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Prevention of Alkali-Silica Reaction (ASR) in Light-Weight Wellbore Cement Comprising Silicate-Based Microspheres

[+] Author Affiliations
Dylan Albers, Mileva Radonjic

Louisiana State University, Baton Rouge, LA

Paper No. OMAE2017-62015, pp. V008T11A039; 9 pages
  • ASME 2017 36th International Conference on Ocean, Offshore and Arctic Engineering
  • Volume 8: Polar and Arctic Sciences and Technology; Petroleum Technology
  • Trondheim, Norway, June 25–30, 2017
  • Conference Sponsors: Ocean, Offshore and Arctic Engineering Division
  • ISBN: 978-0-7918-5776-2
  • Copyright © 2017 by ASME


Drilling through low pressure formations, either offshore or through depleted formations, requires the use of low density fluids to prevent lost circulation and as well as to properly place cement during cementing applications. Achieving these densities in cements can be done through foaming the cement, increasing water content, or through the addition of silica based microspheres. Each of these methods have individual limitations, and in the case of silica based microspheres, their specific fallback is a chemical instability with the microsphere itself reacting with the cement pore fluid.

This chemical instability creates a hydrophilic gel that is expansive and creates fractures in the cement as it expands, which is more formally referred to as alkali-silica reactivity (ASR). Prevention of ASR involves the application of additives to the cement that acts as a sink for the alkalinity in which prevents the expansion of ASR. A specific application that this paper investigates for this prevention is the use of Lithium nitrate.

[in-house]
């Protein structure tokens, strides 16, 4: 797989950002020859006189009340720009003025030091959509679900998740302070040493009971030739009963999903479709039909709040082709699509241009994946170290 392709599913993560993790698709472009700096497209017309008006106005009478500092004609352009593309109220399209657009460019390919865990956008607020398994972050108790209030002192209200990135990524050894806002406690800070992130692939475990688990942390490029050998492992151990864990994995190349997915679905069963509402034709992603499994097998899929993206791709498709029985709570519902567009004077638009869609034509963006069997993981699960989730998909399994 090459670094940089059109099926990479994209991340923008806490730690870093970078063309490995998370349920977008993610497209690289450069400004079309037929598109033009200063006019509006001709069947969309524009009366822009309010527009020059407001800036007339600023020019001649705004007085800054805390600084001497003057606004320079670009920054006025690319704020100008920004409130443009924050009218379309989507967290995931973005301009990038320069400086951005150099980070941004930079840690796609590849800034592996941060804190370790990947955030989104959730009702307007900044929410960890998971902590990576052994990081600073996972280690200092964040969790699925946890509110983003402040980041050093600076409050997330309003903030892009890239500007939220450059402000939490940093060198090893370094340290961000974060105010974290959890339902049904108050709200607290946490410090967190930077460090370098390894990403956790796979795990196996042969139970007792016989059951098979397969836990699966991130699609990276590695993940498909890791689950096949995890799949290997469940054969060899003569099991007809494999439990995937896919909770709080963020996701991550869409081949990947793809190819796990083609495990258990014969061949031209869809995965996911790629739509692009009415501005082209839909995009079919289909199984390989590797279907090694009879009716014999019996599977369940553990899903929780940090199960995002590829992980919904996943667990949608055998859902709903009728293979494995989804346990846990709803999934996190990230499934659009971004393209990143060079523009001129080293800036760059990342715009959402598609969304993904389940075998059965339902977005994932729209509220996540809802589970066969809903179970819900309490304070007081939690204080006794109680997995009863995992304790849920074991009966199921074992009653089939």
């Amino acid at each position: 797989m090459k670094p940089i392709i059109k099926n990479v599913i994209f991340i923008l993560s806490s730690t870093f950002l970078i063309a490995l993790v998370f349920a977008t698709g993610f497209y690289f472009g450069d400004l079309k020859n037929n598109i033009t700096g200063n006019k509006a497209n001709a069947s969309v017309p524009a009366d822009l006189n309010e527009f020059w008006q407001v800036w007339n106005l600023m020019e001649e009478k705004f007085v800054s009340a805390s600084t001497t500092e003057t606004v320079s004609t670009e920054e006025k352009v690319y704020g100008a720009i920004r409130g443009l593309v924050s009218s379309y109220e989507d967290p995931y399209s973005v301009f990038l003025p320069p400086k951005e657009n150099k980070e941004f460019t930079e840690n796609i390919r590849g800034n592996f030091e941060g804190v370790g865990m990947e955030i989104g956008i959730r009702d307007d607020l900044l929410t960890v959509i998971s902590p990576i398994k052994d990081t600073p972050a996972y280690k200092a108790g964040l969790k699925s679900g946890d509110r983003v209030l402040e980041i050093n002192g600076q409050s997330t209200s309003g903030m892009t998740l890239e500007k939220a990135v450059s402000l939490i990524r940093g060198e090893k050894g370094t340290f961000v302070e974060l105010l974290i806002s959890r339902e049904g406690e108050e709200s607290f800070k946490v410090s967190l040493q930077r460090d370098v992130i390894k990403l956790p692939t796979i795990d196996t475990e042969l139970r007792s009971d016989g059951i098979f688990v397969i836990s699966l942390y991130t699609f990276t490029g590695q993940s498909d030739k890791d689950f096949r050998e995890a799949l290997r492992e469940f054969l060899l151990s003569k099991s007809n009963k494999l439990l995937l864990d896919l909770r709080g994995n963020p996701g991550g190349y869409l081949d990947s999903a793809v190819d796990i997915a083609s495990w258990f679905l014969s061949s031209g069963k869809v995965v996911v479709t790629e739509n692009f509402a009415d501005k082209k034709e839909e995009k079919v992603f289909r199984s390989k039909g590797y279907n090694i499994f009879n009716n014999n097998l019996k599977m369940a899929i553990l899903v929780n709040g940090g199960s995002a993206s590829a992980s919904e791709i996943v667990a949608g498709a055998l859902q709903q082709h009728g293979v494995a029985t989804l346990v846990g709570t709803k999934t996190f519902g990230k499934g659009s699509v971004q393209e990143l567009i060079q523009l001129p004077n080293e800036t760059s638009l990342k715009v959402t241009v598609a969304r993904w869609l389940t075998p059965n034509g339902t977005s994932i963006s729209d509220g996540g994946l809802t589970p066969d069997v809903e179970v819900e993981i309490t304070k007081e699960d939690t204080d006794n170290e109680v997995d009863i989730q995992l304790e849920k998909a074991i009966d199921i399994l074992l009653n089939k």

This study looks at the effects of a high alkalinity environment onto the microspheres by visualizing the reactions that are occurring using Scanning Electron Microscopy (SEM), and confirming the presence of ASR when silica based microspheres encounter a high pH environment. Then cement samples were created to compare the effects lithium nitrate has on cements created with silica based microspheres. SEM and micro indentation was conducted on these samples, which showed that lithium nitrate prevents reactions, but after 28-day hydration a loss of mechanical properties is present.

Copyright © 2017 by ASME



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